Bakuchiol: The Retinol Different You Want To Know About

Bakuchiol is the latest skin care ingredient that is causing a sensation. Bakuchiol is touted as a gentle, vegan alternative to retinol products that help reduce the signs of aging and aid in the treatment of acne and congested skin.

Bakuchiol is made from the seeds and leaves of the Psoralea corylifolia Plant, native to East Asia. It has actually been used in Ayurvedic practices or in traditional Indian medicine for quite some time.

The main advantage of Bakuchiol, which is widely advertised, is that it is less irritating and sensitizing than traditional retinol products. Despite the assumption that bakuchiol is a natural molecule, identical to retinol, that has a similar structure and function, bakuchiol is actually a very different molecule. While some of Bakuchiol’s benefits are the same as retinol, they are very different on a molecular level.

the breakdown


the good:Bakuchiol is a natural ingredient that has benefits similar to retinol. Considered gentler and milder than retinol, it is a vegan alternative because it comes from plant sources.

not so good:Bakuchiol isn’t as well researched as other retinol products and can vary in the strength of the potential benefits.

For whom is that? All skin types except those identified as having an allergy.

Synergetic ingredients: Works well with most ingredients

Keep an eye on:Keep an eye out for further research on this ingredient.

What are the benefits of retinol?

Retinols encourage skin cell turnover – in other words, think of it as a deep exfoliation. Here’s why it’s important. Up to the age of about 30, our skin cells turn around every 28 days. This process slows down as you age, which can lead to dry, dull skin and clogged pores – which can worsen the appearance of fine lines.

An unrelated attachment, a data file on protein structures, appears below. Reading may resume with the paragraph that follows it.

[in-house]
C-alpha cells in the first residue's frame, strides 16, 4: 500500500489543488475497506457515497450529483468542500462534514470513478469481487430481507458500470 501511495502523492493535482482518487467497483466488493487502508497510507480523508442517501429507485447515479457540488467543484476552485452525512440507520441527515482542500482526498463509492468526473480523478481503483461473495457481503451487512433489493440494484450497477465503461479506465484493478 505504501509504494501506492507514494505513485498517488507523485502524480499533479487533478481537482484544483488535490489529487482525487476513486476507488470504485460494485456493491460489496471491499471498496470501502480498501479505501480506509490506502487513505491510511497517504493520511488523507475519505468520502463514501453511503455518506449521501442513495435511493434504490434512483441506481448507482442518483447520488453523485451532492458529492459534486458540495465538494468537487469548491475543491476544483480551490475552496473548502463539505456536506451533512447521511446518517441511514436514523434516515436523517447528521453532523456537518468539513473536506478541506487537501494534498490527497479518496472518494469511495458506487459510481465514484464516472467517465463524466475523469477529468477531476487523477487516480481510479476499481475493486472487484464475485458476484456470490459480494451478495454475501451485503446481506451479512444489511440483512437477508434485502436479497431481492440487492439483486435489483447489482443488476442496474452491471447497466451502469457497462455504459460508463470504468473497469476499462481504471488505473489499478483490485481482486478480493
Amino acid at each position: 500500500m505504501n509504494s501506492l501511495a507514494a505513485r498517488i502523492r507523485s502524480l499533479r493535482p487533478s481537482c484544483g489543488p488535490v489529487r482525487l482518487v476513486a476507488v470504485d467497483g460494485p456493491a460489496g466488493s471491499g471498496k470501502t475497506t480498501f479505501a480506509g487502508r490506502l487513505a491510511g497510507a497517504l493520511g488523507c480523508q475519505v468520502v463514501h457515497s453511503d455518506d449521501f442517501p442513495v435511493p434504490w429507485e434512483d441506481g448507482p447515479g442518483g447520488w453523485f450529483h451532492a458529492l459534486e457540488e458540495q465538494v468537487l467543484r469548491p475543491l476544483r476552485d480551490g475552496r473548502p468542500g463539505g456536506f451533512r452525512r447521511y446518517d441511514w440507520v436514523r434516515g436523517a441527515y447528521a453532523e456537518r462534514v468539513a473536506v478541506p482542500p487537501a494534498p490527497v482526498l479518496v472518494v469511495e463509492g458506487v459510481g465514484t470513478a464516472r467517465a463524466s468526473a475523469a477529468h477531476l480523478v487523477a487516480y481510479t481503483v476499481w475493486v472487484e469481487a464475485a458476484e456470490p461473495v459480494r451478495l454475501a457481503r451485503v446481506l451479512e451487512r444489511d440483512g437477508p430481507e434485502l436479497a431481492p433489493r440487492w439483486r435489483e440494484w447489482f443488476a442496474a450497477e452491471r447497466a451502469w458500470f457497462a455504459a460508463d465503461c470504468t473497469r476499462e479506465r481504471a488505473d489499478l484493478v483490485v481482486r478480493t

Using retinol can help speed up the turnover of skin cells, making the skin look fresh and smooth. Thanks to the increase in skin cell turnover, the products also help to fade the appearance of dark spots and hyperpigmentation. With no dead skin cells blocking the pores, the pores can also look smaller.

The main negative side effect of retinol products is that they can often cause irritation or tenderness, making them difficult to use. This is where Bakuchiol can be useful.

What are the benefits of Bakuchiol?

As a naturally occurring ingredient and relatively new kid on the block, there isn’t an abundance of peer-reviewed research that has been conducted on Bakuchiol. However, there are some studies that have shown the ingredient’s potential benefits.

Similar to retinol, bakuchiol can help reduce some of the visible signs of aging such as pigmentation, wrinkles, and fine lines.

One of the studies looked at the benefits of bakuchiol for collagen production. The study suggested that bakuchiol has an effect on collagen production similar to that of retinol. However, the study was carried out on synthetic skin.